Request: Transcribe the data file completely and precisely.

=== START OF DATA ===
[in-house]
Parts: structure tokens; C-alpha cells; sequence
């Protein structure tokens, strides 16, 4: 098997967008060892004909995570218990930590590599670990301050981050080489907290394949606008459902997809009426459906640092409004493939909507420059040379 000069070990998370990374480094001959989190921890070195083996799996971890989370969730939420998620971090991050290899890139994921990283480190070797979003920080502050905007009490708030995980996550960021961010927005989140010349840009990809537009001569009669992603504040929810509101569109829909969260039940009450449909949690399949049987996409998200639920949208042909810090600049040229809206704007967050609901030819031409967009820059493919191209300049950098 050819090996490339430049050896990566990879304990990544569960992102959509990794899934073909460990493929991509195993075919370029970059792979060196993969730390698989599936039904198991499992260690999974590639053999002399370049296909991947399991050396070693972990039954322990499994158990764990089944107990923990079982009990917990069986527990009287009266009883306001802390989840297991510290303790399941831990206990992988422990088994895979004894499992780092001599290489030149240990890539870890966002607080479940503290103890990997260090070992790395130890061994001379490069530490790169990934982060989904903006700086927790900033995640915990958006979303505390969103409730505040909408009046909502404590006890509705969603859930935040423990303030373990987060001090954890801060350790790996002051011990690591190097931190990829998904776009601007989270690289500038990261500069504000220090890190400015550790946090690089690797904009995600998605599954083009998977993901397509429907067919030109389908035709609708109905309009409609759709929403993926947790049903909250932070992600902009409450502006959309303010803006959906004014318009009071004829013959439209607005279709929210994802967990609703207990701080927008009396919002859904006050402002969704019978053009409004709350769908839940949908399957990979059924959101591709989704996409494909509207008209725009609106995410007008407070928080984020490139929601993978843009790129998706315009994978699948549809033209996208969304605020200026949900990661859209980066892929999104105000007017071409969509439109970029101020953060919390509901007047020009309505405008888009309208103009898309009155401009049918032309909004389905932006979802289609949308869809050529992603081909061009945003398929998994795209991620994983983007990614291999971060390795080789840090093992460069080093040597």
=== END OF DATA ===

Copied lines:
[in-house]
Parts: structure tokens; C-alpha cells; sequence
């Protein structure tokens, strides 16, 4: 098997967008060892004909995570218990930590590599670990301050981050080489907290394949606008459902997809009426459906640092409004493939909507420059040379 000069070990998370990374480094001959989190921890070195083996799996971890989370969730939420998620971090991050290899890139994921990283480190070797979003920080502050905007009490708030995980996550960021961010927005989140010349840009990809537009001569009669992603504040929810509101569109829909969260039940009450449909949690399949049987996409998200639920949208042909810090600049040229809206704007967050609901030819031409967009820059493919191209300049950098 050819090996490339430049050896990566990879304990990544569960992102959509990794899934073909460990493929991509195993075919370029970059792979060196993969730390698989599936039904198991499992260690999974590639053999002399370049296909991947399991050396070693972990039954322990499994158990764990089944107990923990079982009990917990069986527990009287009266009883306001802390989840297991510290303790399941831990206990992988422990088994895979004894499992780092001599290489030149240990890539870890966002607080479940503290103890990997260090070992790395130890061994001379490069530490790169990934982060989904903006700086927790900033995640915990958006979303505390969103409730505040909408009046909502404590006890509705969603859930935040423990303030373990987060001090954890801060350790790996002051011990690591190097931190990829998904776009601007989270690289500038990261500069504000220090890190400015550790946090690089690797904009995600998605599954083009998977993901397509429907067919030109389908035709609708109905309009409609759709929403993926947790049903909250932070992600902009409450502006959309303010803006959906004014318009009071004829013959439209607005279709929210994802967990609703207990701080927008009396919002859904006050402002969704019978053009409004709350769908839940949908399957990979059924959101591709989704996409494909509207008209725009609106995410007008407070928080984020490139929601993978843009790129998706315009994978699948549809033209996208969304605020200026949900990661859209980066892929999104105000007017071409969509439109970029101020953060919390509901007047020009309505405008888009309208103009898309009155401009049918032309909004389905932006979802289609949308869809050529992603081909061009945003398929998994795209991620994983983007990614291999971060390795080789840090093992460069080093040597």